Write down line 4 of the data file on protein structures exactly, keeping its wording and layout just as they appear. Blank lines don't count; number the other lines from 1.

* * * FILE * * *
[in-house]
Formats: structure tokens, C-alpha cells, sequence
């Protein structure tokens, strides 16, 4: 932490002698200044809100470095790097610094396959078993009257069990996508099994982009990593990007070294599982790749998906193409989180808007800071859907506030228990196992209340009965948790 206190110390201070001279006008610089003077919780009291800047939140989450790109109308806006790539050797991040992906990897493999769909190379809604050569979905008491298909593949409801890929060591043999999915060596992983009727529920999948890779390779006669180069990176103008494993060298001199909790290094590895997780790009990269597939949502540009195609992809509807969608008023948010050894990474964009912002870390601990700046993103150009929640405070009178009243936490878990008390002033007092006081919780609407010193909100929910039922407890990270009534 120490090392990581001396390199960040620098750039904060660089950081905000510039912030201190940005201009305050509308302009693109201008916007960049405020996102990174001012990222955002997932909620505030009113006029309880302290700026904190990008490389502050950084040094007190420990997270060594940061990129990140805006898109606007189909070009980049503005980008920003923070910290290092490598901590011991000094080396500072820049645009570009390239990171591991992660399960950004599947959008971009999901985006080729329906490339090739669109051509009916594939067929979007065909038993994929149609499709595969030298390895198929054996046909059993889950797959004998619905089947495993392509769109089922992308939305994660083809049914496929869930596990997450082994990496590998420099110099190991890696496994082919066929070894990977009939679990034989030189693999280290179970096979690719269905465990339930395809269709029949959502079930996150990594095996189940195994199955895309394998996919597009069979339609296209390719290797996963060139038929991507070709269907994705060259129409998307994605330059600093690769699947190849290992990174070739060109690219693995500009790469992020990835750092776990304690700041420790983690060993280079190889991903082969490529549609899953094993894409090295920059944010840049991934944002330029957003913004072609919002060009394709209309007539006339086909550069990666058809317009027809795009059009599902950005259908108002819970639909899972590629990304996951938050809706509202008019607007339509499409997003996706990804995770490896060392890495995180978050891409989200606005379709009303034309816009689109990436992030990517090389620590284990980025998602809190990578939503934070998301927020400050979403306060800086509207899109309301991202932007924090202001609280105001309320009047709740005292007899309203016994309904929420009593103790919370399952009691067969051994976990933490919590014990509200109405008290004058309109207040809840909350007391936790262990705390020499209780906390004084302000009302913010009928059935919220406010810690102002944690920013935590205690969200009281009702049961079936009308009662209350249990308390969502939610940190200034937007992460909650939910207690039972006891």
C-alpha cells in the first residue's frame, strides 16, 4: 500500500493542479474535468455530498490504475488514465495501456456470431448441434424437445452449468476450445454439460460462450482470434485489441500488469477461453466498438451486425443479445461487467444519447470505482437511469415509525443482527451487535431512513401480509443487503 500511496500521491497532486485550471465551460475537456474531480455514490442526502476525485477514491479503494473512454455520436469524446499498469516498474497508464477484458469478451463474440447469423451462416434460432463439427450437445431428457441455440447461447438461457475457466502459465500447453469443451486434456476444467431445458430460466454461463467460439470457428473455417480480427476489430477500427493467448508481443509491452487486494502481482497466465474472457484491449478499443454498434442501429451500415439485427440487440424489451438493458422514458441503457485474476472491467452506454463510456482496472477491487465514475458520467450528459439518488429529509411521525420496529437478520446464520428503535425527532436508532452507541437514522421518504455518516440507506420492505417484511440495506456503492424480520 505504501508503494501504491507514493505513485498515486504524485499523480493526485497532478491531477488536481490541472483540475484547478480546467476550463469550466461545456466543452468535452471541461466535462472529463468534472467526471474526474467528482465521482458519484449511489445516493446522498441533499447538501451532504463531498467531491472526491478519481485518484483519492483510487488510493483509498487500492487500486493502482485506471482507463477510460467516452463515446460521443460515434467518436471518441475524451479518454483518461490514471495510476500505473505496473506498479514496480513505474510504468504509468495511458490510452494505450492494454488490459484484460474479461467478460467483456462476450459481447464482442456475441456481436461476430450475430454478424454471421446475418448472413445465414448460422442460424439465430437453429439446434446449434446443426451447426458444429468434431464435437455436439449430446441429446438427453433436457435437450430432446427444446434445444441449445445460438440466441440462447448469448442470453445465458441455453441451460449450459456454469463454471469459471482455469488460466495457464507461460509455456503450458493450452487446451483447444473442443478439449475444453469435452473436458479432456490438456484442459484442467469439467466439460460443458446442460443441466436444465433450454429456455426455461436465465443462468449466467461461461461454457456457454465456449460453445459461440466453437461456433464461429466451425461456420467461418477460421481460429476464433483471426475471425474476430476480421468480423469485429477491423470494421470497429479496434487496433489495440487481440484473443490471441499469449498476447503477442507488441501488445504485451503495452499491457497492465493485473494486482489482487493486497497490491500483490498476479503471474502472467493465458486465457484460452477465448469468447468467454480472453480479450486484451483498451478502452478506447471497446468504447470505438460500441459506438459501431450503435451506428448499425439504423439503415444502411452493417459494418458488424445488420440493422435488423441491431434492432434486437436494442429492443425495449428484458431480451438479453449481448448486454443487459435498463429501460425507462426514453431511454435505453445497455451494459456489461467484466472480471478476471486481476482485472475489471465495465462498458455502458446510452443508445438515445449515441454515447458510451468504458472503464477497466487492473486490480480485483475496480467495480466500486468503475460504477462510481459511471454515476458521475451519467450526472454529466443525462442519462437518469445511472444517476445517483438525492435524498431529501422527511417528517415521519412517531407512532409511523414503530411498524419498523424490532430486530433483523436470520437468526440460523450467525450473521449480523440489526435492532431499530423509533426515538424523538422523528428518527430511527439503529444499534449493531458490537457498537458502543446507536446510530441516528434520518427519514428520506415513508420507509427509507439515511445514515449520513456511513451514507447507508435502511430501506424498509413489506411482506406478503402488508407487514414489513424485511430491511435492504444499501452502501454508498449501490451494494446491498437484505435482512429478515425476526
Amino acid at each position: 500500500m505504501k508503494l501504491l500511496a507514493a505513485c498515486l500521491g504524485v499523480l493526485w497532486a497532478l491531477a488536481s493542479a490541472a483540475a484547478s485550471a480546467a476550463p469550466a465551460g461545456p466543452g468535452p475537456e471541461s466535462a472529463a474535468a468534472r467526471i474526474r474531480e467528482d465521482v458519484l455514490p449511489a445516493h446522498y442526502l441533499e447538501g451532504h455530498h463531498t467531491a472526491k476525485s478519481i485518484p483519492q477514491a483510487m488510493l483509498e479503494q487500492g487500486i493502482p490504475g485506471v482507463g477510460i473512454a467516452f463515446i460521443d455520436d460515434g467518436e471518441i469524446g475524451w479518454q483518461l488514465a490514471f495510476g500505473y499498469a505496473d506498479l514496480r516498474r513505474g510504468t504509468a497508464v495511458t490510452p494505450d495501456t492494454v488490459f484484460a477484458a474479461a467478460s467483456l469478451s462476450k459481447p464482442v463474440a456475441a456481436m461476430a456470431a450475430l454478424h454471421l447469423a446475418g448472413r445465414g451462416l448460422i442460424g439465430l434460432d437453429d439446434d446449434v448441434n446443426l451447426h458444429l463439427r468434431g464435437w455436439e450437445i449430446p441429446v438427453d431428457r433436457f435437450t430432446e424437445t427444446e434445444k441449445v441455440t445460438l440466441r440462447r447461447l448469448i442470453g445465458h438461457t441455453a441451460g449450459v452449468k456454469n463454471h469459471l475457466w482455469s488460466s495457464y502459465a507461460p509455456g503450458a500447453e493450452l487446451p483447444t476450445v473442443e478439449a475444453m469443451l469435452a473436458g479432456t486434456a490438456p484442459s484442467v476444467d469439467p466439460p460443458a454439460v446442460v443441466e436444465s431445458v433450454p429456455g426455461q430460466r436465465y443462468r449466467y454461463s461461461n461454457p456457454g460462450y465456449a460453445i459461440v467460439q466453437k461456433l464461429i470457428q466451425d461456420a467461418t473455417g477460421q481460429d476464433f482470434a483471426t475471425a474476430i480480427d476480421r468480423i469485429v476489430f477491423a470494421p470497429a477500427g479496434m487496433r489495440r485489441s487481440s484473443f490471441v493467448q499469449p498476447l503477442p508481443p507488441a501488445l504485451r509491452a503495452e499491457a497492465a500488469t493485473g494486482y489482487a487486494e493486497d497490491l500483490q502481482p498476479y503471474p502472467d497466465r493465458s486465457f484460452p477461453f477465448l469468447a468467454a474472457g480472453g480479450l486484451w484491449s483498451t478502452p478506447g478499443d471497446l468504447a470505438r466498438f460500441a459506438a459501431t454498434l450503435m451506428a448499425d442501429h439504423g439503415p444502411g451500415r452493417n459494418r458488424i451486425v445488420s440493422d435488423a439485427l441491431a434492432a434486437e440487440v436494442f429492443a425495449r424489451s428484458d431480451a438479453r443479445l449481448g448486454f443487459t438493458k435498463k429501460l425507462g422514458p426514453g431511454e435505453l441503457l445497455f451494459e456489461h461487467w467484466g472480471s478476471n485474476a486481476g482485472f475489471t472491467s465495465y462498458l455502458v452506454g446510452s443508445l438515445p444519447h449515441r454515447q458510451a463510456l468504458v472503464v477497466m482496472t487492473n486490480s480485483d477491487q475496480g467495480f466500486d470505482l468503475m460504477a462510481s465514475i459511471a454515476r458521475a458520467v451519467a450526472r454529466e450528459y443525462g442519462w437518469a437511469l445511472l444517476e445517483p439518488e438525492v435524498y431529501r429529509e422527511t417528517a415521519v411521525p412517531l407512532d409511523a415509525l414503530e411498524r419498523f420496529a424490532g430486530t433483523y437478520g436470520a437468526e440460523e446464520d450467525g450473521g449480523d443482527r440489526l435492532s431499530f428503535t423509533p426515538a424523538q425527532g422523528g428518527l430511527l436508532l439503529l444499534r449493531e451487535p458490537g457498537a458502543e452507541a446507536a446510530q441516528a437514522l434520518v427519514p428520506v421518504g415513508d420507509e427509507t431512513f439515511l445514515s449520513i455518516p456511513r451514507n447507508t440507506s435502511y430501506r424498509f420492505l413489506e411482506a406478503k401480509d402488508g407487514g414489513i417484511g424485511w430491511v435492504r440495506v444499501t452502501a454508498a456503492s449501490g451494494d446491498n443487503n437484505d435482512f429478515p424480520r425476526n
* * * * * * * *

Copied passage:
C-alpha cells in the first residue's frame, strides 16, 4: 500500500493542479474535468455530498490504475488514465495501456456470431448441434424437445452449468476450445454439460460462450482470434485489441500488469477461453466498438451486425443479445461487467444519447470505482437511469415509525443482527451487535431512513401480509443487503 500511496500521491497532486485550471465551460475537456474531480455514490442526502476525485477514491479503494473512454455520436469524446499498469516498474497508464477484458469478451463474440447469423451462416434460432463439427450437445431428457441455440447461447438461457475457466502459465500447453469443451486434456476444467431445458430460466454461463467460439470457428473455417480480427476489430477500427493467448508481443509491452487486494502481482497466465474472457484491449478499443454498434442501429451500415439485427440487440424489451438493458422514458441503457485474476472491467452506454463510456482496472477491487465514475458520467450528459439518488429529509411521525420496529437478520446464520428503535425527532436508532452507541437514522421518504455518516440507506420492505417484511440495506456503492424480520 505504501508503494501504491507514493505513485498515486504524485499523480493526485497532478491531477488536481490541472483540475484547478480546467476550463469550466461545456466543452468535452471541461466535462472529463468534472467526471474526474467528482465521482458519484449511489445516493446522498441533499447538501451532504463531498467531491472526491478519481485518484483519492483510487488510493483509498487500492487500486493502482485506471482507463477510460467516452463515446460521443460515434467518436471518441475524451479518454483518461490514471495510476500505473505496473506498479514496480513505474510504468504509468495511458490510452494505450492494454488490459484484460474479461467478460467483456462476450459481447464482442456475441456481436461476430450475430454478424454471421446475418448472413445465414448460422442460424439465430437453429439446434446449434446443426451447426458444429468434431464435437455436439449430446441429446438427453433436457435437450430432446427444446434445444441449445445460438440466441440462447448469448442470453445465458441455453441451460449450459456454469463454471469459471482455469488460466495457464507461460509455456503450458493450452487446451483447444473442443478439449475444453469435452473436458479432456490438456484442459484442467469439467466439460460443458446442460443441466436444465433450454429456455426455461436465465443462468449466467461461461461454457456457454465456449460453445459461440466453437461456433464461429466451425461456420467461418477460421481460429476464433483471426475471425474476430476480421468480423469485429477491423470494421470497429479496434487496433489495440487481440484473443490471441499469449498476447503477442507488441501488445504485451503495452499491457497492465493485473494486482489482487493486497497490491500483490498476479503471474502472467493465458486465457484460452477465448469468447468467454480472453480479450486484451483498451478502452478506447471497446468504447470505438460500441459506438459501431450503435451506428448499425439504423439503415444502411452493417459494418458488424445488420440493422435488423441491431434492432434486437436494442429492443425495449428484458431480451438479453449481448448486454443487459435498463429501460425507462426514453431511454435505453445497455451494459456489461467484466472480471478476471486481476482485472475489471465495465462498458455502458446510452443508445438515445449515441454515447458510451468504458472503464477497466487492473486490480480485483475496480467495480466500486468503475460504477462510481459511471454515476458521475451519467450526472454529466443525462442519462437518469445511472444517476445517483438525492435524498431529501422527511417528517415521519412517531407512532409511523414503530411498524419498523424490532430486530433483523436470520437468526440460523450467525450473521449480523440489526435492532431499530423509533426515538424523538422523528428518527430511527439503529444499534449493531458490537457498537458502543446507536446510530441516528434520518427519514428520506415513508420507509427509507439515511445514515449520513456511513451514507447507508435502511430501506424498509413489506411482506406478503402488508407487514414489513424485511430491511435492504444499501452502501454508498449501490451494494446491498437484505435482512429478515425476526